Civil Rights Legend Rev. Shuttlesworth Dies; Defied Jim Crow Laws
News > Around the Nation
Bill Chappell
Wednesday, October 5, 2011 at 12:56 PM
Font size: A | A | A | A |

Civil rights leader Rev. Fred Shuttlesworth has died in Cincinnati, according to reports. He was 89. In the 1950s, his activism resulted in beatings and attempts on his life in Birmingham,, where he established the Alabama Christian Movement for Human Rights in 1956.

Civil rights leader Rev. Fred Shuttlesworth has died in Cincinnati, according to reports. He was 89. In the 1950s, Shuttleworth's activism resulted in beatings and attempts on his life in Birmingham, where he established the Alabama Christian Movement for Human Rights in 1956.

The Birmingham News has put up a slideshow of the civil rights leader, along with some highlights of his life-long struggle against racism and discrimination:

The Rev. Shuttlesworth, who was brutally beaten by a mob, sprayed with city fire hoses, arrested by police 35 times and also blown out of his bed by a Ku Klux Klan bomb during his struggle against segregation in Birmingham, said he never feared death.

"I tried to get killed in Birmingham and go home to God because I knew it would be better for you in Birmingham," he once told an audience of students at Lawson State Community College.

In an obituary that will air on All Things Considered this afternoon, Debbie Elliott reports that Shuttlesworth was known for pushing for change in what had come to be called "Bombingham."

And Shuttlesworth was also essential to the Civil Rights Act of 1964, as Rep. John Lewis tells Elliott:

"Fred Shuttlesworth had the vision, the determination never to give up, never to give in," Lewis says. "He led an unbelievable children's crusade. It was the children who faced dogs, fire hoses, police billy clubs that moved and shook the nation." [Copyright 2011 National Public Radio]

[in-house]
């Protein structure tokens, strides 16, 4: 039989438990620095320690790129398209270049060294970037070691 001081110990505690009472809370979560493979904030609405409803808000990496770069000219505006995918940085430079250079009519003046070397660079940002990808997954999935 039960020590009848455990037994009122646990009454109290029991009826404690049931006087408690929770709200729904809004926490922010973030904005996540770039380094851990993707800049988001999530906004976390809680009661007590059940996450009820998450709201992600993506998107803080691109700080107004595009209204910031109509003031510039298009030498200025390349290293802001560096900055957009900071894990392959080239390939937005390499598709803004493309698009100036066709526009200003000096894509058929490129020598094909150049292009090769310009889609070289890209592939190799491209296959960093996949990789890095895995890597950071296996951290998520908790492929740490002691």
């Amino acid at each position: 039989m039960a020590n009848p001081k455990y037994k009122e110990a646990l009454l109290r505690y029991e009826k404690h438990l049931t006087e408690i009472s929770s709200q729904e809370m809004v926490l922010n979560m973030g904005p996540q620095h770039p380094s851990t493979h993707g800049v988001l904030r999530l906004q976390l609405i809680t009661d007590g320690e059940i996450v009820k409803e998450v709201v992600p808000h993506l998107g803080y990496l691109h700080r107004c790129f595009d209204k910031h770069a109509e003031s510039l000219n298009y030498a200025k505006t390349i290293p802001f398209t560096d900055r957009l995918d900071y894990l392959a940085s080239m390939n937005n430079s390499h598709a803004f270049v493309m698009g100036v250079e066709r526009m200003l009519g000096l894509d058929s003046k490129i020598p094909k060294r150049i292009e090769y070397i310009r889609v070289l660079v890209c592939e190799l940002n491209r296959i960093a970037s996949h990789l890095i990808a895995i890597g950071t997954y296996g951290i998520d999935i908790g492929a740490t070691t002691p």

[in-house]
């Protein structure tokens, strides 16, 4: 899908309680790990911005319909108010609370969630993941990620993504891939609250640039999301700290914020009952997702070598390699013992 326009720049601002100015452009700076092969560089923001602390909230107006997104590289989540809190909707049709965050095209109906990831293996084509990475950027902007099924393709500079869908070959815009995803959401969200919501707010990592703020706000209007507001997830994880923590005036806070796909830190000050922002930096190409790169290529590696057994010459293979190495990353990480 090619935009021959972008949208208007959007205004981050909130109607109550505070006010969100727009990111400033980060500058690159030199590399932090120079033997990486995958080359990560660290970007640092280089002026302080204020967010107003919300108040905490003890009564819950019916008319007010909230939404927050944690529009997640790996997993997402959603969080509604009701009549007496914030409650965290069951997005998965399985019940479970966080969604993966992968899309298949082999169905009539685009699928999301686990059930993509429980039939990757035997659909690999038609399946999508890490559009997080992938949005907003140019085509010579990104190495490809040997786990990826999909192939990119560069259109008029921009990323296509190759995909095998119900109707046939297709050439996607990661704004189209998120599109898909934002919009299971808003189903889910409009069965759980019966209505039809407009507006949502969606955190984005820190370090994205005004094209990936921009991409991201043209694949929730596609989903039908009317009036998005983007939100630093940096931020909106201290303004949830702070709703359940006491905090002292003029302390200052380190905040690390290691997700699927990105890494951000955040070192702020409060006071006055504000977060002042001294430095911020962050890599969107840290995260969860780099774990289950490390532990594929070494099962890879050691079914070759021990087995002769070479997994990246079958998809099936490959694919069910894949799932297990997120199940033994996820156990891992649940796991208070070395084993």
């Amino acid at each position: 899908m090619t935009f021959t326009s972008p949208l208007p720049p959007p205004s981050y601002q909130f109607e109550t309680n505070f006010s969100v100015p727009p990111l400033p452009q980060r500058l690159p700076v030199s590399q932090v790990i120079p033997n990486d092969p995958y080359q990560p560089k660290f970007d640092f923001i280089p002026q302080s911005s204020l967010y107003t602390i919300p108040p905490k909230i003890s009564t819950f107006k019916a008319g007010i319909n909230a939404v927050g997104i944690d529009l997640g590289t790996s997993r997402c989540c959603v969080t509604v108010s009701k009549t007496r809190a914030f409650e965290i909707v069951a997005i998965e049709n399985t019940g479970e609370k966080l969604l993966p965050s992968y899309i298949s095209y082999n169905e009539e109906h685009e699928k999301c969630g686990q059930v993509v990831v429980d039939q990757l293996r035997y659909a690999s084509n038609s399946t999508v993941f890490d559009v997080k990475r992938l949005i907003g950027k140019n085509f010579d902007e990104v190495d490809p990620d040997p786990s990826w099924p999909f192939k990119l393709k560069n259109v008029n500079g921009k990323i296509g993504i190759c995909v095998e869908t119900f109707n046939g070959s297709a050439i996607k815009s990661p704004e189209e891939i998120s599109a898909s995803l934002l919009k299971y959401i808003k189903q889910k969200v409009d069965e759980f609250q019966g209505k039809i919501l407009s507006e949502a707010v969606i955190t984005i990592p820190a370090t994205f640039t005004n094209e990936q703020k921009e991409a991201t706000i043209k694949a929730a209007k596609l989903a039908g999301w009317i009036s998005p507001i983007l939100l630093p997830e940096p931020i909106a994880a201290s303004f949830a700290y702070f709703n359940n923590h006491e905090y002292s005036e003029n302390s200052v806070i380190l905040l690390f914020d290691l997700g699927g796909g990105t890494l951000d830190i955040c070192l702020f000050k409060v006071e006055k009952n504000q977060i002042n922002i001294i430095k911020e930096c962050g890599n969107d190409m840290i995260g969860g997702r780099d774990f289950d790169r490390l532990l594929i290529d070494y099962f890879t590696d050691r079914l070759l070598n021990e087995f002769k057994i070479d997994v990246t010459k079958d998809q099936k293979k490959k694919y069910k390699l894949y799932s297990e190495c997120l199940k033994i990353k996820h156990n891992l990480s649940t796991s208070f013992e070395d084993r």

This article is filed in: Around the Nation, U.S. News, Home Page Top Stories, News

Also in Around the Nation  
Chipping In To Your Office Lottery Pool? Read This First
A dispute in Chicago over $118 million underscores why it's important to write things down.

Four Decades After Dying In Cambodia, Soldier To Receive Medal Of Honor
President Obama will award a posthumous Medal of Honor to a soldier killed during the Vietnam War.

Minority Rules: Who Gets To Claim Status As A Person Of Color?
Controversy over Elizabeth Warren's heritage raise larger questions about how we judge ethnicity.

Neither John Edwards Nor His Mistress Will Testify At Corruption Trial
His attorneys also will not call Edwards' adult daughter to the stand.

9-Year-Old To Westboro Baptist Protesters: 'God Hates No One'
He quietly pushed back against the infamous group's anti-homosexual protest.

Comments  
Post a Comment